In addition to externalising costs to the non-business sector, The EU is patently unfair on discriminatory grounds too. In Australia we would not accept being paid different rates because of gender, race, religion, etc., but in EU this was always so, still desired by the ruling elite and tacitly accepted by the general population. In WWII the Western fremdarbeiter (foreign worker) got the same pay and benefits as Germans, but workers from the East got less than half. The only thing that has changed after 70 years is that now Easterners don’t come to Germany but stay in the East and get about a fifth of the German wage. The geographic separation of the quasi-colonised is easier for the western host societies that this way don’t have to deal with the awkward social problems travailleurs étrangers/gastarbeiters cause. It is also better for capital: dealing with the less developed eastern governments allows for better externalising environmental costs, asking for higher payments of subsidies to the MNEs (governments pay 4 years wage to the MNE to create 1 job), asking for more advantageous legal conditions in which the MNEs operate and the possibility of price discrimination by charging higher prices for western products in the eastern markets that at home (for example, in Hungary risks to banks are lower and banking fees/real interest rates on loans are about 2-3 times higher than in Austria), all factors in profitability that didn’t exist when the cheap labour went to the rich country to work. This discrimination is intractable because of the special interest driving it and the limited understanding by both the western and eastern populations. The average Romanian resident will just try to survive, not organise for some European-level political change. The average French/German person will also not willingly recognise that they are paid 2000 euros/month to assemble Renaults/Mercedeses, and the Romanian/Hungarian gets 400 euros to do the same work. All the French or German person will see is hordes of desperate, poor, incompatible people flocking to their country, engaging in unsavoury or criminal activities and exploiting their wonderful social security systems. Because of this shortsightedness, they vote for tough, right-wing politics, which is probably the instigator of the problem in the first place.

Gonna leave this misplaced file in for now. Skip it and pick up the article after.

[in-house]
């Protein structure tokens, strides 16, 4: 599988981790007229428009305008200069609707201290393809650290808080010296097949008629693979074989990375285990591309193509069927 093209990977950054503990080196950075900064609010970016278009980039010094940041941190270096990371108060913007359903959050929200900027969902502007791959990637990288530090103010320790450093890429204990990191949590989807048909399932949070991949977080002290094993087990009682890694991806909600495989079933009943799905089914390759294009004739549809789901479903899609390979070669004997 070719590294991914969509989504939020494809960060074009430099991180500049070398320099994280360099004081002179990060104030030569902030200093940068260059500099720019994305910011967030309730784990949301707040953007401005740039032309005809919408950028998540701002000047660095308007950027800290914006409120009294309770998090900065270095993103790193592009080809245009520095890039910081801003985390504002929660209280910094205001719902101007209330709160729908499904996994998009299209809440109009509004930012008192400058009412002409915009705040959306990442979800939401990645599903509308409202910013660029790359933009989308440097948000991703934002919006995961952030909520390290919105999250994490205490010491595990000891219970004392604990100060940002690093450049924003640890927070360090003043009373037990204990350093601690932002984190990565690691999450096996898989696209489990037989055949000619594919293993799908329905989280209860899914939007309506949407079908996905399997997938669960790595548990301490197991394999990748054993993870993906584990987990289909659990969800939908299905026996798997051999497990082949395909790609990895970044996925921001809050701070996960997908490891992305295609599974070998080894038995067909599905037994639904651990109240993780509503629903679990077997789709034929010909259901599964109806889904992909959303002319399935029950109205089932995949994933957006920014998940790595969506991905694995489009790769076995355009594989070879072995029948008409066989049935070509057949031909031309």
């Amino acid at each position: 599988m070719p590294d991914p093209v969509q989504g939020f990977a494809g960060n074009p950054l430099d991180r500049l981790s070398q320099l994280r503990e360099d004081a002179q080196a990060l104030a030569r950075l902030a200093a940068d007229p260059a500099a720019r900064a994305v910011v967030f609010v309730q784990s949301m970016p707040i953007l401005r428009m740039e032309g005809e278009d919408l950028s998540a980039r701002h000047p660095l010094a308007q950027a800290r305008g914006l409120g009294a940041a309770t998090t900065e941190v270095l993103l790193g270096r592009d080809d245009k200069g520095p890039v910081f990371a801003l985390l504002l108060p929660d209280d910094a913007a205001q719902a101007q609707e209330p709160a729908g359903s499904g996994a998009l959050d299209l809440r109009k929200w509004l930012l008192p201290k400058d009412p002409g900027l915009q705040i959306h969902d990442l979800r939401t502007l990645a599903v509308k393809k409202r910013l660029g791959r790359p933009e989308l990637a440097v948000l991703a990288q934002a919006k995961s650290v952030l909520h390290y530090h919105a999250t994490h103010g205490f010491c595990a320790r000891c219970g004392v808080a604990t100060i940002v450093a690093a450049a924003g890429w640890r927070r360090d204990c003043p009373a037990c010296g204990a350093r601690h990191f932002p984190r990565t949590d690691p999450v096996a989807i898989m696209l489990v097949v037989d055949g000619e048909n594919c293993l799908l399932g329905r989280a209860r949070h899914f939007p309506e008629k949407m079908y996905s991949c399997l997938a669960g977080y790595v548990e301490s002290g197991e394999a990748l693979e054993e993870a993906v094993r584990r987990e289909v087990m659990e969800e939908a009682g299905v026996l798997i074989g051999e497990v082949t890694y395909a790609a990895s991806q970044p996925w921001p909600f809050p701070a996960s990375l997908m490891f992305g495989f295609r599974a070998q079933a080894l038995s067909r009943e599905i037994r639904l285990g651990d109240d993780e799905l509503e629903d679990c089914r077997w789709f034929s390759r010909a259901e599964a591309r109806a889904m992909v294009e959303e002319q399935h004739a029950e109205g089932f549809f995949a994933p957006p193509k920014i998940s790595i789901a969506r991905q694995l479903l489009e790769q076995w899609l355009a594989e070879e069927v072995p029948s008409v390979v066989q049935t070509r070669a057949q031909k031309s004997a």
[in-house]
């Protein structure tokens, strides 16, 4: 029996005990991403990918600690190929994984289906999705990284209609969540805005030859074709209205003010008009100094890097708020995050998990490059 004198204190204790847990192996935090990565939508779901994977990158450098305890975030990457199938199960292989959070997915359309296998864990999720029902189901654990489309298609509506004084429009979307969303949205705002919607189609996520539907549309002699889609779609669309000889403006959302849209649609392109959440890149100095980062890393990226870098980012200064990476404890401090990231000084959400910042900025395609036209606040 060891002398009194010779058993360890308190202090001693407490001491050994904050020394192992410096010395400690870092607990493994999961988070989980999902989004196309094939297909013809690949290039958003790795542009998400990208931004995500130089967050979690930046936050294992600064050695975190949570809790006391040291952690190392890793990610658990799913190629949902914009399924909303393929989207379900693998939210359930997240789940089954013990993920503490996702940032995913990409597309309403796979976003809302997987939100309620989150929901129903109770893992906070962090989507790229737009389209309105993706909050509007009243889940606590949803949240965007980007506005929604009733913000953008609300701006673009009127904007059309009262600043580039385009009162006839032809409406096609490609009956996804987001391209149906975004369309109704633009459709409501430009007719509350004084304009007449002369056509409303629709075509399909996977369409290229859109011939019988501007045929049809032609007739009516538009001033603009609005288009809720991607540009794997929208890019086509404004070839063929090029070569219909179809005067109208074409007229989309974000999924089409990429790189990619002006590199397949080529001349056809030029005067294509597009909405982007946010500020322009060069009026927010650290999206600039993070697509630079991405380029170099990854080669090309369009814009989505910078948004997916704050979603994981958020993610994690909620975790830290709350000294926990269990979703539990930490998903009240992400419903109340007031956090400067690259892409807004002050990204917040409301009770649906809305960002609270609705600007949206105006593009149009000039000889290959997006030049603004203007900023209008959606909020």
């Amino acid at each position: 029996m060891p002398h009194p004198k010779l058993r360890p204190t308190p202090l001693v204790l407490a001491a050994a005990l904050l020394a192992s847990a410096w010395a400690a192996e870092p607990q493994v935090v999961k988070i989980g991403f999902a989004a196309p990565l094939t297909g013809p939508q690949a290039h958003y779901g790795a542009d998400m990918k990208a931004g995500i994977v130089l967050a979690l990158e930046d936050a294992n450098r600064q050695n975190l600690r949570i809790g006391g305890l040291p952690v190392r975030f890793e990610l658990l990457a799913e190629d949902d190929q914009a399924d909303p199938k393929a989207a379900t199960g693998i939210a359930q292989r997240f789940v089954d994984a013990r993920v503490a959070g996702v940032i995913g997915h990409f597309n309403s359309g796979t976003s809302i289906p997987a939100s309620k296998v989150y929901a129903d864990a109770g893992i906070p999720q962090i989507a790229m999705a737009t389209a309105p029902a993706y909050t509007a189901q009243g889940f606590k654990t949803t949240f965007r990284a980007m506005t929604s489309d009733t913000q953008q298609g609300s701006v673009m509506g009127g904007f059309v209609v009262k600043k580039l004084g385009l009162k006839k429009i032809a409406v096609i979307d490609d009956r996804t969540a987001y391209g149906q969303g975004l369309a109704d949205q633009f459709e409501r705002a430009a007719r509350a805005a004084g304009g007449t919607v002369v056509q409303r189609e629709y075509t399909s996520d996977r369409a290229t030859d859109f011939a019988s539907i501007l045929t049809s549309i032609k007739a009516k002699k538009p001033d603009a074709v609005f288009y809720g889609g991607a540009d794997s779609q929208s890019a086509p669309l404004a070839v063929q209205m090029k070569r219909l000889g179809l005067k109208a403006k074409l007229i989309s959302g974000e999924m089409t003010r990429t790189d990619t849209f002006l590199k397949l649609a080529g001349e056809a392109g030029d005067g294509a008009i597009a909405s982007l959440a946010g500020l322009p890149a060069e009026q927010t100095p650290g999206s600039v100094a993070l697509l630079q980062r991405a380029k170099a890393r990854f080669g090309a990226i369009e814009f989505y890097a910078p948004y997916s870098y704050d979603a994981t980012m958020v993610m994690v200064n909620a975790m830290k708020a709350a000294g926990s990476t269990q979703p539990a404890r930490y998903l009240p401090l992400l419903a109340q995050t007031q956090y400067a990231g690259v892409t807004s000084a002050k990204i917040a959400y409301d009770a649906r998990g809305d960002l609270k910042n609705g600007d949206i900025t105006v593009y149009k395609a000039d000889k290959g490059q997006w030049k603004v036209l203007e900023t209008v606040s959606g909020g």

The designers of the European Union could have easily prevented this. It would be simple to legislate a union-wide minimum wage (in recognition that living costs are pretty uniform across the EU), and to say to the manufacturing corporations that in say, 5 years they could employ unskilled/semi skilled labor for any amount above the minimum wage in the company and its subsidiaries on one condition: they would have to pay the same wage anywhere in EU for all that do the same job. This would spray the western management teams and their plants out to all corners of the EU, and set the powerful economic forces into motion, lowering costs, lifting growth and aiding social cohesion at the same time. Over time, this rule could be increased to higher skills. But politically, EU would have never taken off under this condition; giving up the founding member’s advantage was never the plan. Instead, indebted countries will all have Brussels technocrats instead of democratically elected leaders and will be forced to privatise essential infrastructure (ports, roads, electricity, water, telecommunications), locking in the advantage of the “haves” over the “have nots” now on a bigger stage. The pure capitalism that is being rolled out will ensure the return of lords and serfs (income inequality has grown rapidly during the last two decades, even inside the core EU countries), with some safety mechanisms: the little symbolic PR spending (“Regional policies”, or “EU funds to preserve historic buildings/somesuch”) a pacifier for the masses, some transfer payments (“ECB gives EUR x billion to y country, who then gives it to its banks) that ensures the racket keeps going and we end with more public debt and private gain. We’re only avoiding revolutions because we manage the information, the expectations and frustrations of the masses, better than couple of centuries ago.

If the exploitation of Europe is called European union, then I would hate to see what European disunity looks like. Oh, wait…maybe we have already seen that…